North Dakota State Overview
North Dakota, according to the freedom index, is the freest state in the United States. It scores exceptionally well on regulatory and fiscal policy. Moreover, North Dakota scores slightly above average on personal freedom. It is also the state that improved the most over the last decade.
Like its neighbor to the south, North Dakota’s score is exceptional on fiscal policy. It has very low taxes and government debt. However, its spending is uncharacteristically high. Like Oklahoma, the government has a bloated payroll that represents 15 percent of the private workforce.
A big part of North Dakota’s high ranking on regulatory policy is due to the state’s excellent liability system. North Dakota also scores well on land-use freedoms, with better-than-average residential land-use regulations and significant eminent domain reform. North Dakota possesses a strange workers’ compensation funding policy: all private and self-insurance is banned, and employers are required to contribute to a state fund. However, it is a right-to-work state. Occupational licensing is excessive but the fees and education/experience requirements are relatively low. Nurse practitioners and physician assistants have greater scope of practice than they do in many other states. Health insurance coverage mandates are a bit worse than average, but the state only has rate bands. Cable regulation has not been reformed.
North Dakota scores well in a few personal freedom areas but has much room for improvement. Gun control laws are fairly relaxed. Alcohol regulations are light, while tax rates on beer and wine are average and spirits taxes are fairly low. Cigarette taxes are low but smoking bans exist, with exemptions for bars and restaurants. Motorists also operate with relative freedom, except for sobriety checkpoints and (most notably) the personal injury coverage mandate. On the downside, marijuana laws are poor. The state’s asset forfeiture rules score a standard deviation worse than the mean. In particular, the state should change who has the burden of proof and what is the standard of proof required for forfeiture. Unfortunately, North Dakota has a very high level of non-drug victimless crimes arrests. However, its drug enforcement rate is actually ranked below average and its overall incarceration rate approaches a standard deviation better than the mean. North Dakota has some of the worst school regulations in the country. Private schools are heavily regulated, with state approval, teacher licensing, and detailed curriculum oversight required. Homeschoolers are similarly tightly regulated.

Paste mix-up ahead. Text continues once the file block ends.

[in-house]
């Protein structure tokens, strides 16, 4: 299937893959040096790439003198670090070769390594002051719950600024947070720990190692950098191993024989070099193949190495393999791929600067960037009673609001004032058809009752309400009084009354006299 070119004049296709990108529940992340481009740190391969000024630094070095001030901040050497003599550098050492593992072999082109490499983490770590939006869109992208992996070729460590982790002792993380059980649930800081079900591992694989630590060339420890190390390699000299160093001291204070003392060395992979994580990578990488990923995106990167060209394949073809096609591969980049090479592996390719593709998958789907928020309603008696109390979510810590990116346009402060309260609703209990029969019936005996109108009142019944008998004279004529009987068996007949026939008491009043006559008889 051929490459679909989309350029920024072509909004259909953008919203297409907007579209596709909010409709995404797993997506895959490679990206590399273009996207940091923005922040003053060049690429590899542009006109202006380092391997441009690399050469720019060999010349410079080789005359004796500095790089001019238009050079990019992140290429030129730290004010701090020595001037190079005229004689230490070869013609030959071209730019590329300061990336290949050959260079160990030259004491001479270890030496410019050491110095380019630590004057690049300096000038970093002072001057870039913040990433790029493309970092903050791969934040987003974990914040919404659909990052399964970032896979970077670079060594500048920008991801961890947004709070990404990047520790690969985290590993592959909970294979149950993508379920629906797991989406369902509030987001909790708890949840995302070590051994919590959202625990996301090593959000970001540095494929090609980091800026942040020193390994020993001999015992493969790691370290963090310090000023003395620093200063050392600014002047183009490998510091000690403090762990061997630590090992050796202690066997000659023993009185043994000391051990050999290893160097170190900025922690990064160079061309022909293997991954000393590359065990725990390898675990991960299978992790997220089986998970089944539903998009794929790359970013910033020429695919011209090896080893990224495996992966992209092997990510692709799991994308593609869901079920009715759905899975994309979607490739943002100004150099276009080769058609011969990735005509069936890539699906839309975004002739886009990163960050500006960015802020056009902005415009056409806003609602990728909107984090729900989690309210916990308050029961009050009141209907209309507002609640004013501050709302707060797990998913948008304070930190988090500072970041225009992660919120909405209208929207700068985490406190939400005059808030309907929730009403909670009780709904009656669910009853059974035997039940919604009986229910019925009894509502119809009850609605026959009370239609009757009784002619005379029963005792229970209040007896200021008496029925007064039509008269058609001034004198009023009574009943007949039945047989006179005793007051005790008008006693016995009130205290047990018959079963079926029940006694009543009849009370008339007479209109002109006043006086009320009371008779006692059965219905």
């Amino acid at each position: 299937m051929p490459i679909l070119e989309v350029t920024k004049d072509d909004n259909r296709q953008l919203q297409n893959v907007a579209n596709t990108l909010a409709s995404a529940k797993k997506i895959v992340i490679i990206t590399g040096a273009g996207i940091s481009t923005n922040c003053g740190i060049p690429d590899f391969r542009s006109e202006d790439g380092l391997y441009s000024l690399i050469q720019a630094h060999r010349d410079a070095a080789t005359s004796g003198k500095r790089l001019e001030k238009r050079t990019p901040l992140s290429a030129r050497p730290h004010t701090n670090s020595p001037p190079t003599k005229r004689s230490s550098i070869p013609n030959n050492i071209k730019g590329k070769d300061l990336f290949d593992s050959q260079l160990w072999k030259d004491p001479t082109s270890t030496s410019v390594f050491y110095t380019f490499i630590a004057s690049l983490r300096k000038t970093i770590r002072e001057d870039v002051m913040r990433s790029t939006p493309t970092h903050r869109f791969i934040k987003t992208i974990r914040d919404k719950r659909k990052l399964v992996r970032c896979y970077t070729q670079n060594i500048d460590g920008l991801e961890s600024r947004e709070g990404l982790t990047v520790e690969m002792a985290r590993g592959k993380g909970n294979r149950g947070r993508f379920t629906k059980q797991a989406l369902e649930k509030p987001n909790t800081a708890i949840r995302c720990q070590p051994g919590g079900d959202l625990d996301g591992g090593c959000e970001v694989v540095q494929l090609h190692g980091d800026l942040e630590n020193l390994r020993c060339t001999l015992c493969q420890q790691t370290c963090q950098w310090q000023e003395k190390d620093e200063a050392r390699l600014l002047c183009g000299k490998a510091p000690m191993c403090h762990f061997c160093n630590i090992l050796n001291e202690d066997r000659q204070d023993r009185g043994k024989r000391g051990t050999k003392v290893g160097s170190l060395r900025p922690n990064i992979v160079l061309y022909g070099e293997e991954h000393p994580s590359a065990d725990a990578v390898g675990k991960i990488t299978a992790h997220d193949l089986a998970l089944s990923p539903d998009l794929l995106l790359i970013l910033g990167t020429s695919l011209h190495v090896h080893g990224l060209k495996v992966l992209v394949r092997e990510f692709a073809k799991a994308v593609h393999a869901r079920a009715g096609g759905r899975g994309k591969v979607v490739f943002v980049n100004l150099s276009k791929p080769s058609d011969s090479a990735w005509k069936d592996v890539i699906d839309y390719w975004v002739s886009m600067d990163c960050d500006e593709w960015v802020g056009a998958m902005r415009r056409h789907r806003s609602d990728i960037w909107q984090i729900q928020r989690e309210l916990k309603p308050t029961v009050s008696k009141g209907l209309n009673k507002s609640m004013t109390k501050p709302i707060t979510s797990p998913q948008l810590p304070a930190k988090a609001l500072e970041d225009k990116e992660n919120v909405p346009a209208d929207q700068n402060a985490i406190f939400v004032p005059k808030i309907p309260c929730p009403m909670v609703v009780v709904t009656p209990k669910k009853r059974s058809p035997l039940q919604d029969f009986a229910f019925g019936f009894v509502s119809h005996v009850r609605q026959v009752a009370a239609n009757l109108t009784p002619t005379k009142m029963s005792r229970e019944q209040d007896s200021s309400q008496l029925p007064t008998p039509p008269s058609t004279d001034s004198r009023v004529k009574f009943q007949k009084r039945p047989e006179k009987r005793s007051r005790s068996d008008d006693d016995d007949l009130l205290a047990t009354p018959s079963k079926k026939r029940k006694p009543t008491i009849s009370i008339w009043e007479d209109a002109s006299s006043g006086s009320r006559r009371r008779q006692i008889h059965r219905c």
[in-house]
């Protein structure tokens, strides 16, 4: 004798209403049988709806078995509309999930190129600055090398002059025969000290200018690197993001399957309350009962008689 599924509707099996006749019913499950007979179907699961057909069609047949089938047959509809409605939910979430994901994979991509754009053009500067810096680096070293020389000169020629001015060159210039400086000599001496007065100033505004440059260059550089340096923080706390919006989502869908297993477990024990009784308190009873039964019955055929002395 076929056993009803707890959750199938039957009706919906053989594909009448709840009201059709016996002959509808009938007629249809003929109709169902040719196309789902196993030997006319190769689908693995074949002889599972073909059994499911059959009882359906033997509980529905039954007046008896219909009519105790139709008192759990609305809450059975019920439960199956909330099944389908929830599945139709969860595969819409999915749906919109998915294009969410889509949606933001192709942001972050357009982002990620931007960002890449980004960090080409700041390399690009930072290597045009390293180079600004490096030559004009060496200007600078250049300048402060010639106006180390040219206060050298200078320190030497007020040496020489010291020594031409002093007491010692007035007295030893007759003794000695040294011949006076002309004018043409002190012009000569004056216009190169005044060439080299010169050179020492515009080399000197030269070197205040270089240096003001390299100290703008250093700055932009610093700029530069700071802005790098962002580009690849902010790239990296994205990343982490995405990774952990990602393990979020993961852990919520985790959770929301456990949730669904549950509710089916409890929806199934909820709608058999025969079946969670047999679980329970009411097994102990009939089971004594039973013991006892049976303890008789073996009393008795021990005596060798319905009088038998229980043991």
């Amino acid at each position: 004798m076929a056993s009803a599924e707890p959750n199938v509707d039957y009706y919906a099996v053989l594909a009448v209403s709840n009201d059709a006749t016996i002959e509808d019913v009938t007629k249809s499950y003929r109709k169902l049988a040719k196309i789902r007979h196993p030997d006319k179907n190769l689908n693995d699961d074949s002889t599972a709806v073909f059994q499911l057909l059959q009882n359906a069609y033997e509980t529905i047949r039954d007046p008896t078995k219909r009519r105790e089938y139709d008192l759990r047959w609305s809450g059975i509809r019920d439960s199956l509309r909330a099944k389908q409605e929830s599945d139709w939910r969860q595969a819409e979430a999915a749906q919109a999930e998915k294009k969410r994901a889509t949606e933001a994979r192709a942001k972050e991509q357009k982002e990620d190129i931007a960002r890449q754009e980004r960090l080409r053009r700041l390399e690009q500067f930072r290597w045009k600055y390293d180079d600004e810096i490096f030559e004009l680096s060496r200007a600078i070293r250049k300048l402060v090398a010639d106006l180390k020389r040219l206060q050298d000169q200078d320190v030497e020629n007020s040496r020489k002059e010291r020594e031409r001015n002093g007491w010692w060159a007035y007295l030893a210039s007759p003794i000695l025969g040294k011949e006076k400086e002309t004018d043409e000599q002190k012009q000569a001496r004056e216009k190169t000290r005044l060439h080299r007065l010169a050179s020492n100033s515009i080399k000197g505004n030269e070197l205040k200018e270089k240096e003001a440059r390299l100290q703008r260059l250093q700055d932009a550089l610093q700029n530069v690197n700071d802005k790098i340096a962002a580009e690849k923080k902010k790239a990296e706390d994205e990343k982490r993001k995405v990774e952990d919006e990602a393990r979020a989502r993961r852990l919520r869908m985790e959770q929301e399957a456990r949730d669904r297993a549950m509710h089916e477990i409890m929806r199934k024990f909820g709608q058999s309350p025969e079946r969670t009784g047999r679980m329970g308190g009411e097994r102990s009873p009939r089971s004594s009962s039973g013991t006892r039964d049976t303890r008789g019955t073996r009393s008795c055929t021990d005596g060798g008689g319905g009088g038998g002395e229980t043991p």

- Reduce the size of the government sector to make it consistent with national norms. Spending cuts would be especially warranted in the areas of miscellaneous commercial activities and parks and recreation.
- Eliminate occupational licensing requirements for massage therapists, makeup artists, bill and account collectors, occupational therapist assistants, and athletic trainers.
- Prioritize crimes against persons and property so as to lower the non-drug victimless crimes arrest rate and focus law enforcement resources on preventing and punishing more serious crimes.